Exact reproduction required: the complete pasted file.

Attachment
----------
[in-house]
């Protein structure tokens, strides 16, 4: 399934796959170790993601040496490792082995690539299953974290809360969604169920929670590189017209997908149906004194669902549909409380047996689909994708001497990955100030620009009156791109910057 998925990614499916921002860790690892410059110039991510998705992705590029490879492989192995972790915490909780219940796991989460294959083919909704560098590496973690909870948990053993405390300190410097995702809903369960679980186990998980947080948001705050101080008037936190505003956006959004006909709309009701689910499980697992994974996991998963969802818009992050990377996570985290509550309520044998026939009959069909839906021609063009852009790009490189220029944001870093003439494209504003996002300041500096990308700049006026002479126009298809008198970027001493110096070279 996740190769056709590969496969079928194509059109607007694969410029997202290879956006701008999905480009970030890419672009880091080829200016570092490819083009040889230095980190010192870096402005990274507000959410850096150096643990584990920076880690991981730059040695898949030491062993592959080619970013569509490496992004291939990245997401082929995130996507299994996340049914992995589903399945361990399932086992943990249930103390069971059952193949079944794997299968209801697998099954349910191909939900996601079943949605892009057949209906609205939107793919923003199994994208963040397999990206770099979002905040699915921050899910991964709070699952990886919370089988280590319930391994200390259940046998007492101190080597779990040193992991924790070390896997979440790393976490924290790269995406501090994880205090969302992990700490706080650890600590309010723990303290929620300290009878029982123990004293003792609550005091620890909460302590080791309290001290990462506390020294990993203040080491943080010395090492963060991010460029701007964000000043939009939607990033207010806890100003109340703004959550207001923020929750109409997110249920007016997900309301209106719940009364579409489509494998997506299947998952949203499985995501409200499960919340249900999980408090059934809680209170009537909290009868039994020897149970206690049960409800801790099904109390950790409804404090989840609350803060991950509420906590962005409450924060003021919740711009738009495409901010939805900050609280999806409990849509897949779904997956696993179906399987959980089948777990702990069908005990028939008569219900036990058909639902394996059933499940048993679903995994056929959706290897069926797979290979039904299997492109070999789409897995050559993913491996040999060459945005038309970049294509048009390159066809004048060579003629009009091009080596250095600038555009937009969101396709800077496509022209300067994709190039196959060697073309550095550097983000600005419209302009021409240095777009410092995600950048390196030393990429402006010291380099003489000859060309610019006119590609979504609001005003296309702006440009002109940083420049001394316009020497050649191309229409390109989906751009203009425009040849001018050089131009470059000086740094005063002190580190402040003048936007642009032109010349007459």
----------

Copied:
[in-house]
């Protein structure tokens, strides 16, 4: 399934796959170790993601040496490792082995690539299953974290809360969604169920929670590189017209997908149906004194669902549909409380047996689909994708001497990955100030620009009156791109910057 998925990614499916921002860790690892410059110039991510998705992705590029490879492989192995972790915490909780219940796991989460294959083919909704560098590496973690909870948990053993405390300190410097995702809903369960679980186990998980947080948001705050101080008037936190505003956006959004006909709309009701689910499980697992994974996991998963969802818009992050990377996570985290509550309520044998026939009959069909839906021609063009852009790009490189220029944001870093003439494209504003996002300041500096990308700049006026002479126009298809008198970027001493110096070279 996740190769056709590969496969079928194509059109607007694969410029997202290879956006701008999905480009970030890419672009880091080829200016570092490819083009040889230095980190010192870096402005990274507000959410850096150096643990584990920076880690991981730059040695898949030491062993592959080619970013569509490496992004291939990245997401082929995130996507299994996340049914992995589903399945361990399932086992943990249930103390069971059952193949079944794997299968209801697998099954349910191909939900996601079943949605892009057949209906609205939107793919923003199994994208963040397999990206770099979002905040699915921050899910991964709070699952990886919370089988280590319930391994200390259940046998007492101190080597779990040193992991924790070390896997979440790393976490924290790269995406501090994880205090969302992990700490706080650890600590309010723990303290929620300290009878029982123990004293003792609550005091620890909460302590080791309290001290990462506390020294990993203040080491943080010395090492963060991010460029701007964000000043939009939607990033207010806890100003109340703004959550207001923020929750109409997110249920007016997900309301209106719940009364579409489509494998997506299947998952949203499985995501409200499960919340249900999980408090059934809680209170009537909290009868039994020897149970206690049960409800801790099904109390950790409804404090989840609350803060991950509420906590962005409450924060003021919740711009738009495409901010939805900050609280999806409990849509897949779904997956696993179906399987959980089948777990702990069908005990028939008569219900036990058909639902394996059933499940048993679903995994056929959706290897069926797979290979039904299997492109070999789409897995050559993913491996040999060459945005038309970049294509048009390159066809004048060579003629009009091009080596250095600038555009937009969101396709800077496509022209300067994709190039196959060697073309550095550097983000600005419209302009021409240095777009410092995600950048390196030393990429402006010291380099003489000859060309610019006119590609979504609001005003296309702006440009002109940083420049001394316009020497050649191309229409390109989906751009203009425009040849001018050089131009470059000086740094005063002190580190402040003048936007642009032109010349007459």